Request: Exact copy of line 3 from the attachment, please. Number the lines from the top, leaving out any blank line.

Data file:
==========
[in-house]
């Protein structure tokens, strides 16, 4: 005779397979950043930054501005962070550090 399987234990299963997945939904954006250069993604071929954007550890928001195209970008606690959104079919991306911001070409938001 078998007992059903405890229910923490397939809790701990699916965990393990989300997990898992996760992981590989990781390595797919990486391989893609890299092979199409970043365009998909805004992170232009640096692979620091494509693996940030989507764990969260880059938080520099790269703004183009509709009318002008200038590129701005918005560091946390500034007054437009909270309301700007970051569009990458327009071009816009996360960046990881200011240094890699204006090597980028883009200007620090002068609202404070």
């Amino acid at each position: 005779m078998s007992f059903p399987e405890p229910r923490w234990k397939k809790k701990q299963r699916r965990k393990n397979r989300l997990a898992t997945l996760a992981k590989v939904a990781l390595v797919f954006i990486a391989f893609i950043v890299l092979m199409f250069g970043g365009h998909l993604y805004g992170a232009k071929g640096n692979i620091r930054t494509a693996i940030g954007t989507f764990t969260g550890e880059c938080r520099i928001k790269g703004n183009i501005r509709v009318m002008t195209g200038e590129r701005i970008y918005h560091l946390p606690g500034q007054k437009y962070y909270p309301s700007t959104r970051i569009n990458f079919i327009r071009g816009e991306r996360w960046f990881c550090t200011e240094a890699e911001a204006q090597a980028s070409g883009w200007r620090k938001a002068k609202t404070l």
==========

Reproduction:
């Amino acid at each position: 005779m078998s007992f059903p399987e405890p229910r923490w234990k397939k809790k701990q299963r699916r965990k393990n397979r989300l997990a898992t997945l996760a992981k590989v939904a990781l390595v797919f954006i990486a391989f893609i950043v890299l092979m199409f250069g970043g365009h998909l993604y805004g992170a232009k071929g640096n692979i620091r930054t494509a693996i940030g954007t989507f764990t969260g550890e880059c938080r520099i928001k790269g703004n183009i501005r509709v009318m002008t195209g200038e590129r701005i970008y918005h560091l946390p606690g500034q007054k437009y962070y909270p309301s700007t959104r970051i569009n990458f079919i327009r071009g816009e991306r996360w960046f990881c550090t200011e240094a890699e911001a204006q090597a980028s070409g883009w200007r620090k938001a002068k609202t404070l």